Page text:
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Deputy first to graduate from FBI Academy

Captain Dustin Bairfield is the first Lincoln County deputy tograduate from the Federal Bureau of Investigation National Academyin Quantico, Va.

“Graduating from the FBI National Academy is the highest honor apeace officer can earn,” Bairfield said. “Each class has severalstudents from around the world. This class had twenty-somethinginternational students.”

The National Academy is known worldwide for its training andstatistics show that less than 2 percent of all law enforcementofficers are able to attend. Approximately 80,000 applicants applyeach year and less than 1,000 are accepted.

It took three years for Bairfield to be accepted.

He graduated recently with a class of 234 law enforcementofficers from 49 states, the District of Columbia, 20 internationalcountries, three military organizations, and four federal civilianorganizations.

The FBI National Academy Program offers 10 weeks of advancedinvestigative, management, and fitness training for selectedofficers having proven records as professionals within theiragencies, according to an FBI press release. On average, theofficers have 19 years of law enforcement experience and usuallyreturn to their agencies to serve in executive-level positions.

Training for the program is provided by FBI Academy instructors,special agents and other staff members holding advanced degrees,many of whom are recognized internationally in their fields ofexpertise.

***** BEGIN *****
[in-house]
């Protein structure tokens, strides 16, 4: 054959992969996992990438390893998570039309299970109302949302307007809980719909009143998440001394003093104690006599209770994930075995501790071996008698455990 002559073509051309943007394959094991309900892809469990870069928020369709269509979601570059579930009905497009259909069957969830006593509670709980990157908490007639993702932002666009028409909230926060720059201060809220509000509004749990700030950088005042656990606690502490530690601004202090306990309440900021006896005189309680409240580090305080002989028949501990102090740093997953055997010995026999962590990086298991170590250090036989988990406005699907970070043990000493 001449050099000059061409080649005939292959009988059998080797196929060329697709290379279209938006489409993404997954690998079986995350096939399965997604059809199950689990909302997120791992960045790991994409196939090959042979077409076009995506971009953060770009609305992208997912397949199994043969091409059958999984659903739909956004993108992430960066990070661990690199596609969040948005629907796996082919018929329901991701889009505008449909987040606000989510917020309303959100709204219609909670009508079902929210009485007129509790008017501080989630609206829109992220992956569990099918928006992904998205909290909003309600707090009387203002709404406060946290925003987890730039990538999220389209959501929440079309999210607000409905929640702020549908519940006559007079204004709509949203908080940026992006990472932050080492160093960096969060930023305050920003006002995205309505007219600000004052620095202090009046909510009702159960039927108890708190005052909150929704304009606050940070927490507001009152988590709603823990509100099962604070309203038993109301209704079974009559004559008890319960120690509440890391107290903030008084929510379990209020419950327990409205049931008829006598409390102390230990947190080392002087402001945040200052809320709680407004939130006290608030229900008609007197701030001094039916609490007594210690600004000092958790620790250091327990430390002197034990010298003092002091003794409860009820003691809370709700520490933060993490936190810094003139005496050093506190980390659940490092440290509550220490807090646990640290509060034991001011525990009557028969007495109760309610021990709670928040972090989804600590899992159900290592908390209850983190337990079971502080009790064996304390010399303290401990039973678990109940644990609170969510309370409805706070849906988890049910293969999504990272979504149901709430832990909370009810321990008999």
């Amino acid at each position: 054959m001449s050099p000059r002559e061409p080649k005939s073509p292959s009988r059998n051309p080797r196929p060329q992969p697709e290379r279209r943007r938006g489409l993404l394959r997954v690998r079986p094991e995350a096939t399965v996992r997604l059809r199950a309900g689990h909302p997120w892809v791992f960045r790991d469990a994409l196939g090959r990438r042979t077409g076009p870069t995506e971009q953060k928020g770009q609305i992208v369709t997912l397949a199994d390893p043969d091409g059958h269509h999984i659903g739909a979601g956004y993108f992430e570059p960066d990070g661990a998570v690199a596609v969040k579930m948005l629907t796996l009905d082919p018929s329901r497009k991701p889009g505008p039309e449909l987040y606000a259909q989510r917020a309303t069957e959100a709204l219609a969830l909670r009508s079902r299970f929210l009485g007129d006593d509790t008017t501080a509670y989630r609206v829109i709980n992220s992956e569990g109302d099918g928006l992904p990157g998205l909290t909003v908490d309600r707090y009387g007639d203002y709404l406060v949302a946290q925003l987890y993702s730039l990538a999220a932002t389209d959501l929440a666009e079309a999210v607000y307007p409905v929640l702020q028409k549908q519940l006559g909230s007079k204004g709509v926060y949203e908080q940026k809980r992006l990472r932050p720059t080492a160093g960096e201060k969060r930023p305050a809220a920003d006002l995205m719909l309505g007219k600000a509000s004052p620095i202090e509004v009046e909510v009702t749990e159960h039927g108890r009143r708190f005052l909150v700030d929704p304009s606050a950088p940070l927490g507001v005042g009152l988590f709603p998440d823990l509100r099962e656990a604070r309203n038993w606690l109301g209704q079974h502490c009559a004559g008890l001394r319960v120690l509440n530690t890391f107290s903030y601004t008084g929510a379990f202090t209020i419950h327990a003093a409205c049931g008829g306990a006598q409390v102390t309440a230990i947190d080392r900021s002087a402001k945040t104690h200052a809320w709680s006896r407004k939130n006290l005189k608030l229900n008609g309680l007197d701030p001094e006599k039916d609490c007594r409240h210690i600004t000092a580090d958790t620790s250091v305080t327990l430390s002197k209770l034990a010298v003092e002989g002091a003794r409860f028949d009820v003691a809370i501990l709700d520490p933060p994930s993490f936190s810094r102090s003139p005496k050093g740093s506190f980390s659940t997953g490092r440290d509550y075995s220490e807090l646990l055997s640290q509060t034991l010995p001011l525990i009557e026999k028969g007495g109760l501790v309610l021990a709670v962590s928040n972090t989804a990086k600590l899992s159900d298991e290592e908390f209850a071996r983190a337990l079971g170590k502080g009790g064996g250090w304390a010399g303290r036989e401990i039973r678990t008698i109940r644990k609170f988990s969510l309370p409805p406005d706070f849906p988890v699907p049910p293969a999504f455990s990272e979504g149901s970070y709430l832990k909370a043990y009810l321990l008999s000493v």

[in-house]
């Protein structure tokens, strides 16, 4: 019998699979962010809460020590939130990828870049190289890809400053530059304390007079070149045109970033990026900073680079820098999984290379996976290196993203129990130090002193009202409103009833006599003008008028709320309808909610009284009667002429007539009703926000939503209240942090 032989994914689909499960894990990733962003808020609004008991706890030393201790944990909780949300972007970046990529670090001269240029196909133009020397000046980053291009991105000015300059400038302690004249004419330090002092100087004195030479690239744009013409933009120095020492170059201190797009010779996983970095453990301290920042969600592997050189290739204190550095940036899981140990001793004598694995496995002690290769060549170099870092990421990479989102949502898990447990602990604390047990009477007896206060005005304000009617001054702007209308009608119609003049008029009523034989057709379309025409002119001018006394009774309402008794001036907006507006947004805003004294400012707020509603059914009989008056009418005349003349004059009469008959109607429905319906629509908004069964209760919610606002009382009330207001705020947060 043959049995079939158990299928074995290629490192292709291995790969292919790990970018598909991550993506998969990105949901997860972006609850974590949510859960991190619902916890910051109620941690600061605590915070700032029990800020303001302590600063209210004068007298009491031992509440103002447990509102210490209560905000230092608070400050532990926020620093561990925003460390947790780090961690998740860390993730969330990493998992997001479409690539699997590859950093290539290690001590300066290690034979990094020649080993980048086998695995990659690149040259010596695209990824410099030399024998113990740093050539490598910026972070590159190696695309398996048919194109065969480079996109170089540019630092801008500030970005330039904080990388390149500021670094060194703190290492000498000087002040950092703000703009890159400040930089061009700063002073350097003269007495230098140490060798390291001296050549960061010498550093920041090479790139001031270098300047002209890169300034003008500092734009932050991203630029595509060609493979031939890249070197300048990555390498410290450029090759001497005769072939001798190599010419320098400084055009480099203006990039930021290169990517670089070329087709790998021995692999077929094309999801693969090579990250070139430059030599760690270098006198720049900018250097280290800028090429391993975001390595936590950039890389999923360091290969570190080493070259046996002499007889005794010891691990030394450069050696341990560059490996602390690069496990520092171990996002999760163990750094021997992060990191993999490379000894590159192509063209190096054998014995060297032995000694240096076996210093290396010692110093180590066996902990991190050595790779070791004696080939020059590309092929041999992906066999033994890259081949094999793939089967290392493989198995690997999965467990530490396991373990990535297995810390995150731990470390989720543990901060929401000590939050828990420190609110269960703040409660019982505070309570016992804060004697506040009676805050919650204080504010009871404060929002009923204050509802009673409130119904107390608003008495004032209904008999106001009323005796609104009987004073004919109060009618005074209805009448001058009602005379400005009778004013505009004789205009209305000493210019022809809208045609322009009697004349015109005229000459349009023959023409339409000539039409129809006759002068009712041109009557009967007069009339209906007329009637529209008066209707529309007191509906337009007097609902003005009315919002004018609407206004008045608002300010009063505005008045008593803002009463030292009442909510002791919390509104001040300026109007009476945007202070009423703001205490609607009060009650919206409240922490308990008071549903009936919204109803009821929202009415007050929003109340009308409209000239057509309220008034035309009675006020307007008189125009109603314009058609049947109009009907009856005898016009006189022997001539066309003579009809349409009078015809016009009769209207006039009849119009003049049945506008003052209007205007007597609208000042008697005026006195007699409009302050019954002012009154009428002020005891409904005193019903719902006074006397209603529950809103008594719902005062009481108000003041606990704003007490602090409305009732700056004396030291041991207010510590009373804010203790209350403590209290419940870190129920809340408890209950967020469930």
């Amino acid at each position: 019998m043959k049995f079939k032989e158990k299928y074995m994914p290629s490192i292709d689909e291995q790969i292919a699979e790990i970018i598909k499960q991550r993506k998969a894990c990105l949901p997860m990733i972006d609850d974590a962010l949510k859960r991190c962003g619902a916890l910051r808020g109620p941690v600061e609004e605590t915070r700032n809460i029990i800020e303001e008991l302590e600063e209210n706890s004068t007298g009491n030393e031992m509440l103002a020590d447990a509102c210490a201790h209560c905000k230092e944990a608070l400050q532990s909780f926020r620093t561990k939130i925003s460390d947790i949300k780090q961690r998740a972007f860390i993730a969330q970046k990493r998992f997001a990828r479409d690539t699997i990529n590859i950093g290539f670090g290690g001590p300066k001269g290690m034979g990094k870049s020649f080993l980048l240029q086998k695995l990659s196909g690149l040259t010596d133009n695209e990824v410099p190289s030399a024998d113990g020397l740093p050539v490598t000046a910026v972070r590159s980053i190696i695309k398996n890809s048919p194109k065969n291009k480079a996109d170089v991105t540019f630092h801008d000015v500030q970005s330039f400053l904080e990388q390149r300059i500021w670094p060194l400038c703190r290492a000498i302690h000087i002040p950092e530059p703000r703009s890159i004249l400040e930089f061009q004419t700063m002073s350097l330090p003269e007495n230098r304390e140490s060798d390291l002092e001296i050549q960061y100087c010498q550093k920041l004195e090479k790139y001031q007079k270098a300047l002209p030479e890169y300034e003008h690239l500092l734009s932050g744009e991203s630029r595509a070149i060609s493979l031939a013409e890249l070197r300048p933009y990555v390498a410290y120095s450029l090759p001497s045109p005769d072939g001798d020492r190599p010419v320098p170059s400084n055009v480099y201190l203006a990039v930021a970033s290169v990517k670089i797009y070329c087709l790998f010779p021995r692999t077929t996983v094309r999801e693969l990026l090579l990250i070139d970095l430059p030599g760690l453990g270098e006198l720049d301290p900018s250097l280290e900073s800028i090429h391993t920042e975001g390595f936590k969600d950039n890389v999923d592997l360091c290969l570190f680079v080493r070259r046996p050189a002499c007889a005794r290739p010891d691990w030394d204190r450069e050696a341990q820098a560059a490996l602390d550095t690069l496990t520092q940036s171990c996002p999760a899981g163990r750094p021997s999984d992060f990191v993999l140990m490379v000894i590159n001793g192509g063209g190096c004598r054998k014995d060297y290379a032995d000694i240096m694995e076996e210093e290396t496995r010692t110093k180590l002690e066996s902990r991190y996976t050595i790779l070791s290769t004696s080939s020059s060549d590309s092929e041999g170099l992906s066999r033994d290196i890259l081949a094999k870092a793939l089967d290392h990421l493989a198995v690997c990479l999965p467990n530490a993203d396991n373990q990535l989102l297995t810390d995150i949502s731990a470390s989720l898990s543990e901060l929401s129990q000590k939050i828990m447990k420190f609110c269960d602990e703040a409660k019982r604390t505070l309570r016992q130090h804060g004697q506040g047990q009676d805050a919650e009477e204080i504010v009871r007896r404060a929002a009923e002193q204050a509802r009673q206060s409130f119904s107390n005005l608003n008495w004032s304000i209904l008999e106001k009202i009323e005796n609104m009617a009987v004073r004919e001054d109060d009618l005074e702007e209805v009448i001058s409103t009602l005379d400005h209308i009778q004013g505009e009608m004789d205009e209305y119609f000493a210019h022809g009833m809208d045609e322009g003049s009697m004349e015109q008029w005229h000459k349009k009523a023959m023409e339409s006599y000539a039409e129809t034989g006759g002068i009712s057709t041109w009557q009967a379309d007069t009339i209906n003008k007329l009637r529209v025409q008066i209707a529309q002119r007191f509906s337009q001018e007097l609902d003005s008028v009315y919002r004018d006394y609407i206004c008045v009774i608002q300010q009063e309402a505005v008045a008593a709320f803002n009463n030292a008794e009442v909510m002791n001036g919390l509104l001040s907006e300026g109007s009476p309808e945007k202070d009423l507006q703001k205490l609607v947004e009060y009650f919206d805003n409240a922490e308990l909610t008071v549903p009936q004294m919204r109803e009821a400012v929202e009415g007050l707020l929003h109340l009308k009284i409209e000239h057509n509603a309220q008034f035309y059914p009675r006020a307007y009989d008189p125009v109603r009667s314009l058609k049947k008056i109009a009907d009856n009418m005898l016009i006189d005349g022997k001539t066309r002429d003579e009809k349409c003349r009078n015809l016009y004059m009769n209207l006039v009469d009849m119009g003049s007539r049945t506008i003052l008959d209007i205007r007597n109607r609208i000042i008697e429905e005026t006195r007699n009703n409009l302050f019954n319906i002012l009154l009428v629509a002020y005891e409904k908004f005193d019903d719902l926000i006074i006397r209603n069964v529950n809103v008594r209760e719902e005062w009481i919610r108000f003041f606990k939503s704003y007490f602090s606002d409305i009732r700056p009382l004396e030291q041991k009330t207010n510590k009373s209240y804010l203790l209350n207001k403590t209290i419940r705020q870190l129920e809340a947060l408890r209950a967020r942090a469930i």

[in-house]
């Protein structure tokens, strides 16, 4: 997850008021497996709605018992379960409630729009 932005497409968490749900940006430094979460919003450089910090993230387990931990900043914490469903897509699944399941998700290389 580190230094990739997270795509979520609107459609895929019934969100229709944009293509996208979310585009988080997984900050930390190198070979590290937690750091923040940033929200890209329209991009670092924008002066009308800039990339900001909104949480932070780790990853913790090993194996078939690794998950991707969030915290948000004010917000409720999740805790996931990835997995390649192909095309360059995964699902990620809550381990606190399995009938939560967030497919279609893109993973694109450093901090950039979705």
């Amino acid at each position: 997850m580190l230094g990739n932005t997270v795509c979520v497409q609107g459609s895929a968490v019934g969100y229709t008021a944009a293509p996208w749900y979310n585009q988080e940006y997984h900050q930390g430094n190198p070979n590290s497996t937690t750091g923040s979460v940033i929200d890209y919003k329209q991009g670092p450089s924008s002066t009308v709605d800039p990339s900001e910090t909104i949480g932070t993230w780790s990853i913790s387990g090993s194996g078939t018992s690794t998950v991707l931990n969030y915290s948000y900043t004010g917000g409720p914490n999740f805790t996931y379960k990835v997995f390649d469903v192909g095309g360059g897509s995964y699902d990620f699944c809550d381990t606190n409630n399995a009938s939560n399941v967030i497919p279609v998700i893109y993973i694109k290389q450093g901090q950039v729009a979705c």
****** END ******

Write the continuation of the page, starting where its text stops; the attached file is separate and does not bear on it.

Since the academy was organized in July 1935, a total of only36,519 officers have graduated. Slightly more than 21,775 graduatesare still active in law enforcement.

“Any time a young officer can reap the benefits of attending theFBI National Academy it’s an honor, not only for the deputy butalso for the department as well,” said Sheriff Lynn Boyte. “They’revery selective. One blemish on your past record and you won’t beselected.”

Boyte should know. He graduated from the academy in 1983 whileserving with the Mississippi Highway Patrol.

“We’re trying now to get our other officers to apply,” he said.That’s the best of the best. Personally, I know it really helped mein my career.”

National Academy students have been able to earn undergraduateand graduate credits from the University of Virginia since theacademy was accredited in 1972.

Bairfield earned 17 hours of college credit in the fields ofapplied behavioral science for law enforcement operations, overviewof forensic science for police administrators and managers, latentfinger prints from the crime scene to the court room, computercrimes for police supervisors, interviewing strategies throughstatement analysis, legal issues for command-level officers andfitness in law enforcement.

“This training will be a great asset to the citizens of LincolnCounty to help reduce and solve crime,” Bairfield said.